(Very, very slight spoilers; no pivotal plot points revealed, just mention of a few details.)
Linh Cinder is a gifted mechanic working in the bustling city of New Beijing, considered a second-class citizen because of her status as a cyborg and living under the guardianship of a woman who detests and exploits her. But when a deadly plague encroaches on the city she’s enlisted for medical testing against her will and so begins a series of events that entangles her life with that of the handsome Prince Kaito, the global diplomatic relations with the dangerous Queen of the Lunar colony, and the fate of the earth itself.
The reliance on the Cinderella narrative is light, stripping much of the plot and keeping the archetypes—the prince, the wicked stepmother, the ball. All the characters are well-developed and Cinder herself is good-natured and refreshingly pragmatic; keeping her head down and working hard to free herself; making wrong decisions for the right reasons and actually learning from her mistakes. She doesn’t end up at the ball by way of deus ex machina and grand romantic gesture, but by her own volition and in a mire of political intrigue. Her antagonistic relationship with her own body is particularly interesting; she hates her robotic pieces and her status as cyborg, but it’s a truly awful moment when her stepmother confiscates her prosthetic foot. The eventual scene in which Cinder arrives at the ball, thanks to an old and previously resented cast-off prosthetic, is a satisfying moment of self-proclamation.
The foreshadowing in Cinder is a little obvious, but the predictability isn’t an unforgivable flaw; the interest is in watching how things play out among the characters and the book is fun enough that knowing the ‘reveals’ doesn’t really put a damper on it. In the nature of series openers, Cinder has a cliffhanger ending, but two of of the remaining three volumes have already been published, each following the fairy-tale theme: Scarlet (red riding hood) and Cress (Rapunzel).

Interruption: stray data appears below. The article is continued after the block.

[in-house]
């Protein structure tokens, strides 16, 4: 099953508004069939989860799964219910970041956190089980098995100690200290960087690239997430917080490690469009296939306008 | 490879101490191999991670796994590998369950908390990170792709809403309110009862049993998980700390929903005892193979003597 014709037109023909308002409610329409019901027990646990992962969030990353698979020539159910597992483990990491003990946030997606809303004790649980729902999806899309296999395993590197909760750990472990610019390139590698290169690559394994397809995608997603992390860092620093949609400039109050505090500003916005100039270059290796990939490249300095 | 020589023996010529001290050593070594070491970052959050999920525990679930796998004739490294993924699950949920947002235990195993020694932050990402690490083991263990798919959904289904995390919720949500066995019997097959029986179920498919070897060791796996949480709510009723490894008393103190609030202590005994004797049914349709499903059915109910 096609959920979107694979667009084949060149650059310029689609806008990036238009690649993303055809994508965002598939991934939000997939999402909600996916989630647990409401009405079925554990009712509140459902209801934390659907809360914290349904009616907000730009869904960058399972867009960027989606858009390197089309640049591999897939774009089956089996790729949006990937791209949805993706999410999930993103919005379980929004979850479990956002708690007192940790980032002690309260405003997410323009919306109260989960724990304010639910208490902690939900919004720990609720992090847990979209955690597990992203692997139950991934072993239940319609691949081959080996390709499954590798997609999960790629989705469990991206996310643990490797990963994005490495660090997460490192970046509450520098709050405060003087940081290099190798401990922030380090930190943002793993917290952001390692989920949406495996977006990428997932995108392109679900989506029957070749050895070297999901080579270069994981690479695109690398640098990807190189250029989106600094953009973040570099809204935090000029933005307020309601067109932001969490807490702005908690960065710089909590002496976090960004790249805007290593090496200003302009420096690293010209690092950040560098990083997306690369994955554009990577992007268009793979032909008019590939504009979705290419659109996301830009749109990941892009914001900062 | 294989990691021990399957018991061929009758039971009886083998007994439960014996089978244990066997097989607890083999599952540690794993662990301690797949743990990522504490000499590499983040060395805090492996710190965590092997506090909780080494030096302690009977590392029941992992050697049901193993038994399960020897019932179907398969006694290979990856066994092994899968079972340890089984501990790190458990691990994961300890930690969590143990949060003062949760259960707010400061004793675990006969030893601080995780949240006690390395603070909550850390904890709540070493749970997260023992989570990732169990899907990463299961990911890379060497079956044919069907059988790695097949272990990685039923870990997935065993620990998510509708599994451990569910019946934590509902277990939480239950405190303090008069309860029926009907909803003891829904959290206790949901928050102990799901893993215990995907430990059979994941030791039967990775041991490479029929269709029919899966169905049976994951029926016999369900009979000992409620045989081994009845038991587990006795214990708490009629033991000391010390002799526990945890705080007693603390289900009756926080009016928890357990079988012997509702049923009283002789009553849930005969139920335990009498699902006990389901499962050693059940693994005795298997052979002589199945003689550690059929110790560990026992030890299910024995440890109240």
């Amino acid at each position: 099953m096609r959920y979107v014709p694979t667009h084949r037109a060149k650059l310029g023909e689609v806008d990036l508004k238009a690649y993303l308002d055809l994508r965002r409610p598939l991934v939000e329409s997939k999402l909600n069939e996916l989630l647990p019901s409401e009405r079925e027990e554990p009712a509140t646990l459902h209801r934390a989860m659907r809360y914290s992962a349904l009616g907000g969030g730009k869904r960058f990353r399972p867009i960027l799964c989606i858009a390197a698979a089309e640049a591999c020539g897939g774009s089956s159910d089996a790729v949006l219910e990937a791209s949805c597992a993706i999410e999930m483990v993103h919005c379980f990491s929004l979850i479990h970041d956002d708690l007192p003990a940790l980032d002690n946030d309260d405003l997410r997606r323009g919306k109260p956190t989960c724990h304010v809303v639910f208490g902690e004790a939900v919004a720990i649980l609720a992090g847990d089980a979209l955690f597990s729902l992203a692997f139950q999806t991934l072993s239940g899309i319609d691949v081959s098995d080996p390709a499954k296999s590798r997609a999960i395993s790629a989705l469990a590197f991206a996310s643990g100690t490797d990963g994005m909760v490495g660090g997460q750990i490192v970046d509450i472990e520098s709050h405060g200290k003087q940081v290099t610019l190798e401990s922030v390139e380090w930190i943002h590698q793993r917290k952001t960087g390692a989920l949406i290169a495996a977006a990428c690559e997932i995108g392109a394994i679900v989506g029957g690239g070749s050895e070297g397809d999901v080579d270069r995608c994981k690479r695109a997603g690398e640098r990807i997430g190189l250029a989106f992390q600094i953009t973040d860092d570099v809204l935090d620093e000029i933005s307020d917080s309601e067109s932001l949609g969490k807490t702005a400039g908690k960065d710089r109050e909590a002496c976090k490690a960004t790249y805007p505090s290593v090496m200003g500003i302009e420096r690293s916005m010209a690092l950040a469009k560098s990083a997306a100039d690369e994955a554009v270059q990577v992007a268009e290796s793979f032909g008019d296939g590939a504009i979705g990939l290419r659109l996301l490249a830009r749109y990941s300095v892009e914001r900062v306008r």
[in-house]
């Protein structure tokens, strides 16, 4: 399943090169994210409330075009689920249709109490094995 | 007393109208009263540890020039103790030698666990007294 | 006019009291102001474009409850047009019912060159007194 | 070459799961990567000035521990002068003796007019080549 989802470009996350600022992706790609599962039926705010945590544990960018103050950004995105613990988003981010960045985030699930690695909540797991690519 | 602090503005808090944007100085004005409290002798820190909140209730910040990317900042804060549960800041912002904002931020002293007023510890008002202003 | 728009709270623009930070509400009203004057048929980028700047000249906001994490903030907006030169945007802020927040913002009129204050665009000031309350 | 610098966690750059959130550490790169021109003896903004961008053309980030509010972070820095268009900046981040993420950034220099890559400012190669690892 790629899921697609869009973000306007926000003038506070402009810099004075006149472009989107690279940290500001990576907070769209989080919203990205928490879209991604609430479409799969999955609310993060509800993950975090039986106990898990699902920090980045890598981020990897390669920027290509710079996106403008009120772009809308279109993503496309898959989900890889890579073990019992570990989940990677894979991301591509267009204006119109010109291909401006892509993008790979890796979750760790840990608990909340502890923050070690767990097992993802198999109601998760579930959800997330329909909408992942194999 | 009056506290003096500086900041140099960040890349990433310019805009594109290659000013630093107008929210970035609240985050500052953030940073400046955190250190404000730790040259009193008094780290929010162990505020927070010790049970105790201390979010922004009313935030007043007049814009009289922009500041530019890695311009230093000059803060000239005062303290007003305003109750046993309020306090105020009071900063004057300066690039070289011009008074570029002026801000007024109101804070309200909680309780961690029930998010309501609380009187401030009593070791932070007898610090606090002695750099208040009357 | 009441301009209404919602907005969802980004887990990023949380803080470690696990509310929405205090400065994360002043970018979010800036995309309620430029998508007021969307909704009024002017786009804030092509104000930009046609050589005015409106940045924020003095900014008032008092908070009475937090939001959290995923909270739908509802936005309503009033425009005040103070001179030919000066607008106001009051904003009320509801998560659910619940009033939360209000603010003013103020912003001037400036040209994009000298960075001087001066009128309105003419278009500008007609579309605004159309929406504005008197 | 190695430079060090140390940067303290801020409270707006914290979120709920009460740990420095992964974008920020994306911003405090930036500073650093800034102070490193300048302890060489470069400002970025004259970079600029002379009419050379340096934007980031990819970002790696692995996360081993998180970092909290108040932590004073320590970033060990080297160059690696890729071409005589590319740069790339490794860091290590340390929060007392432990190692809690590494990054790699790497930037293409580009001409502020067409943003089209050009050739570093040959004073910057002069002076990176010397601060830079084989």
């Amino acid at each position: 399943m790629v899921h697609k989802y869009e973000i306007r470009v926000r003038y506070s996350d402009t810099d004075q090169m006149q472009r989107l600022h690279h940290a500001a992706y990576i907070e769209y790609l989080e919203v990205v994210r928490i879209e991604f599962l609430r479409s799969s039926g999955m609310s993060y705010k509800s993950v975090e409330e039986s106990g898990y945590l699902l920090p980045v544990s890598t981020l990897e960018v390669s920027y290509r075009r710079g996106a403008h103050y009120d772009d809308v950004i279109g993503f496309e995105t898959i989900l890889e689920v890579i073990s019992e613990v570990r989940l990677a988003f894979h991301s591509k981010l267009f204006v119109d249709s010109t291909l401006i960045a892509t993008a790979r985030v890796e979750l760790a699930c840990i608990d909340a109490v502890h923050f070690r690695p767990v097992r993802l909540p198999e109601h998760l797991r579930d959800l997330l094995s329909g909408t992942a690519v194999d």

Recommended, for ages 12 and up.
Meyer, Marissa. Cinder. New York: Feiwel & Friends, 2012.
Marissa Meyer’s official website
Kelly Jensen just published “Beyond the Bestsellers: So You’ve Read “The Lunar Chronicles” by Marissa Meyer” over at Book Riot, a list of a few books to try after you’ve finished Cinder and its sequels. I put together another mini-readalike for some different elements of the books that you can check out below the cut.
Another innovative twist on fairy-tales:
“When a savage creature known only as the Adversary conquered the fabled lands of legends and fairy tales, all of the infamous inhabitants of folklore were forced into exile. Disguised among the normal citizens of modern-day New York, these magical characters have created their own peaceful and secret society within an exclusive luxury apartment building called Fabletown.”
On the subject of social inequalities and what it means to be human in sci-fi world:
“Best friends Kayla and Mishalla know they will be separated when the time comes for their Assignments. They are GENs, Genetically Engineered Non-humans, and in their strict caste system, GENs are at the bottom rung of society. High-status trueborns and working-class lowborns, born naturally of a mother, are free to choose their own lives. But GENs are gestated in a tank, sequestered in slums, and sent to work as slaves as soon as they reach age fifteen.”
Further seriously fun science fiction:
Planesrunner by Ian McDonald
“There is not one you. There are many yous. There is not one world. There are many worlds. Ours is one of billions of parallel earths. When Everett Singh’s scientist father is kidnapped from the streets of London, he leaves young Everett a mysterious app on his computer. Suddenly, this fourteen-year-old has become the owner of the most valuable object in the multiverse—the Infundibulum—the map of all the parallel earths, and there are dark forces in the Ten Known Worlds who will stop at nothing to get it.”